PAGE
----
"40 years into HIV, when HIV is no longer a death sentence, it is a chronic disease, we still have so much stigma that needs to be overcome," Andrasik said. "There's absolutely no reason why HIV shouldn't be classified with hypertension or diabetes at this time, and yet it carries a huge burden for people who are at risk and for communities that are most impacted by HIV -- because of stigma."

"Black and brown folks are disproportionately impacted by HIV virtually everywhere in this country," said Stephaun Wallace, Ph.D., M.S., a colleague of Andrasik's and the senior community engagement project manager at HVTN. "If you do not over-sample the people most impacted by HIV in research studies, then are you really doing the work to end the epidemic?"

Wallace, who is also a clinical assistant professor at the University of Washington, credits access to health care, clinical trials, and the overall medical establishment to a combination of privilege, historical trauma, and agency. "There are lots of reasons -- and I think they work synergistically," he said.

Researchers' Relationships With Community-Based Organizations

The HVTN Legacy Project conducted focus groups of black men who have sex with men (MSM) in 2011 and 2012 and uncovered additional issues with increasing participation of black MSM in clinical trials. A history of imbalanced partnerships between research groups and community-based organizations ranked as a top concern. Community-based organizations, often understaffed but trusted by the community, are not seen as true partners with research institutions and go uncredited in literature, the study revealed. Also, focus group participants reported a lack of investment in the community in terms of capacity-building and cultural competency.

Andrasik and Wallace champion community-based participatory research (CBPR) as a strategy to help continue the upward trend of more communities of color enrolling in trials. CBPR includes community members from the outset all the way to publication. This also includes participation in developing the research question, protocols, recruitment plans, research studies, evaluation, and dissemination.

"If you look at communities that are part of the large research enterprise, those communities tend to be more knowledgeable about the specific conditions and have access to cutting-edge technologies," said Andrasik.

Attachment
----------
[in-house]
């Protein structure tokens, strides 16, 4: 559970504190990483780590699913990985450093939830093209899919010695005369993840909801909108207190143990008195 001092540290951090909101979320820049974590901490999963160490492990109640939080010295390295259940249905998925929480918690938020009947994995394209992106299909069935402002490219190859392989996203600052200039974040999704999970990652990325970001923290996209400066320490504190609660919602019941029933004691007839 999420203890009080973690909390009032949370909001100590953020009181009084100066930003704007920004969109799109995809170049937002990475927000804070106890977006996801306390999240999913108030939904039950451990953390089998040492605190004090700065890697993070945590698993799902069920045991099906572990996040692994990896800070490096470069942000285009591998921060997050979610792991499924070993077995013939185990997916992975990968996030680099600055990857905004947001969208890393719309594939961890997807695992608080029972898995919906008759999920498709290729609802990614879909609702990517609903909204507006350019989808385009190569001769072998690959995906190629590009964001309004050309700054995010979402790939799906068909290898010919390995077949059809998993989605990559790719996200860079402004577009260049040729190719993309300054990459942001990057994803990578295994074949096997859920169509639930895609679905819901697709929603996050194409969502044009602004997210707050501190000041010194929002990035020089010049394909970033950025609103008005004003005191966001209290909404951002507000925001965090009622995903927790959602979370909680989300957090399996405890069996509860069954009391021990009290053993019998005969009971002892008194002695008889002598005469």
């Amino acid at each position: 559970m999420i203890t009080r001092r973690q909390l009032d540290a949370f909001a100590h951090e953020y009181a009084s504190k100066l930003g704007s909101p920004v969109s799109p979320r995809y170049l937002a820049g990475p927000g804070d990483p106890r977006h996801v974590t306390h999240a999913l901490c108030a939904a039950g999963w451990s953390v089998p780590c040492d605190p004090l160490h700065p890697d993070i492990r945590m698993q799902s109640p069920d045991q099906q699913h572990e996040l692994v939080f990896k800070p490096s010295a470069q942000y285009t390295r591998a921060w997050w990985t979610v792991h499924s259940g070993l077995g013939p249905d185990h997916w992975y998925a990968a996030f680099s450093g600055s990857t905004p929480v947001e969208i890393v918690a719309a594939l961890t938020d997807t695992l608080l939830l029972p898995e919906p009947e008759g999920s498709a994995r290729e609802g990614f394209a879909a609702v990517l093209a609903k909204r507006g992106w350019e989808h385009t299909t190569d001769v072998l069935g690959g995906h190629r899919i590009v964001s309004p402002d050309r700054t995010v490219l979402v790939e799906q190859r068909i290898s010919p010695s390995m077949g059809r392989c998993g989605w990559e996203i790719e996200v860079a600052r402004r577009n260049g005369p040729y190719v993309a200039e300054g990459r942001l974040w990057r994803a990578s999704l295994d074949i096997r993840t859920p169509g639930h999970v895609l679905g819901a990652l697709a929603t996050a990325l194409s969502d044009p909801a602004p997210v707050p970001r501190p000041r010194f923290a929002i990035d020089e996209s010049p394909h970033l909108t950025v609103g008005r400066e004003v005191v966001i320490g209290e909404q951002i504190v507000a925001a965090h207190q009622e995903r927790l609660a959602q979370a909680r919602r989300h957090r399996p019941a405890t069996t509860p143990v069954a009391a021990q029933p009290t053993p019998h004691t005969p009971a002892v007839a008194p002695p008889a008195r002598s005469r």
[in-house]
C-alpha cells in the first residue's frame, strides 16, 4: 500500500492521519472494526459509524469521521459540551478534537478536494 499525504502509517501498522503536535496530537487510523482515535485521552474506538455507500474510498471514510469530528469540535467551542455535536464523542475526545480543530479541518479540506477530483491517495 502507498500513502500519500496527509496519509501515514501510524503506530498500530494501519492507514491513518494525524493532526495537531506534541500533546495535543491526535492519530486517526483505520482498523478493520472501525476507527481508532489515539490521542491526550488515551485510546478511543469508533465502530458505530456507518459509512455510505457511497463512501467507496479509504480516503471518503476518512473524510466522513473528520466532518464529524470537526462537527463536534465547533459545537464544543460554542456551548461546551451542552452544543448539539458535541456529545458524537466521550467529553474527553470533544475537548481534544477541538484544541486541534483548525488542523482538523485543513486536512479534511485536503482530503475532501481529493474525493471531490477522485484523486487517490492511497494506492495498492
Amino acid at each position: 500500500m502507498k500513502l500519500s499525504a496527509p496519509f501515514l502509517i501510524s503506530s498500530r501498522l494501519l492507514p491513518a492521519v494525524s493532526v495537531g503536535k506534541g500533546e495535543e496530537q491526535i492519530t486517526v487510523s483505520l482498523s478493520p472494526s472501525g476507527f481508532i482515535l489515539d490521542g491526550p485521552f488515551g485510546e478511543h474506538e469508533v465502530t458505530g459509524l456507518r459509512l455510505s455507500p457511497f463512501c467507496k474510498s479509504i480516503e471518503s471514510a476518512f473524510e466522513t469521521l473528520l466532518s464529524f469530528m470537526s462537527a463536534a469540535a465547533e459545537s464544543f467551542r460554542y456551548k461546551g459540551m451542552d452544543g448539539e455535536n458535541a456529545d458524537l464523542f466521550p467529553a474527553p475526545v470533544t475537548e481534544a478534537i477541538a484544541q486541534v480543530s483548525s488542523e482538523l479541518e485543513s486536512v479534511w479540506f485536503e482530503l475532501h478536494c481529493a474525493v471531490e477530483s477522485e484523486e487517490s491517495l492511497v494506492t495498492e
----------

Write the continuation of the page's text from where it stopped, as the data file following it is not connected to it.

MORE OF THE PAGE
"This requires a holistic approach that goes beyond wanting to bring somebody in specifically to recruit them into a study for them to answer a scientific question," Wallace added. "[This] requires a lot of time and energy and investment into the process, so I think oftentimes researchers don't see that as viable. It doesn't help to quickly answer the question, but I often push back. Doing things that are the most expedient are not always the most effective or the most advantageous to the process."

Andrasik added, "For us, community engagement is threefold. It's education, recruitment, and retention of participants and local communities. We have done lot of work in how we are engaging communities, the type of relationships that we are forging, and how to maintain and strengthen those relationships."

This, Wallace said, would include establishing pipelines for researchers from the community.

"The majority of the people who receive funding [to study] our communities don't look like us. This is a conversation that needs to happen on lots of different levels," he said. "Any time you're engaging black folks, you need to get them at the table sooner than later. You need to ensure that they have an equitable role in the process, they're engaged as partners and not just users of a potential intervention or product. To me, this is so much larger than the conduct of a specific study. Changing the paradigm of this epidemic requires an intervention into the determinants of health and the environment."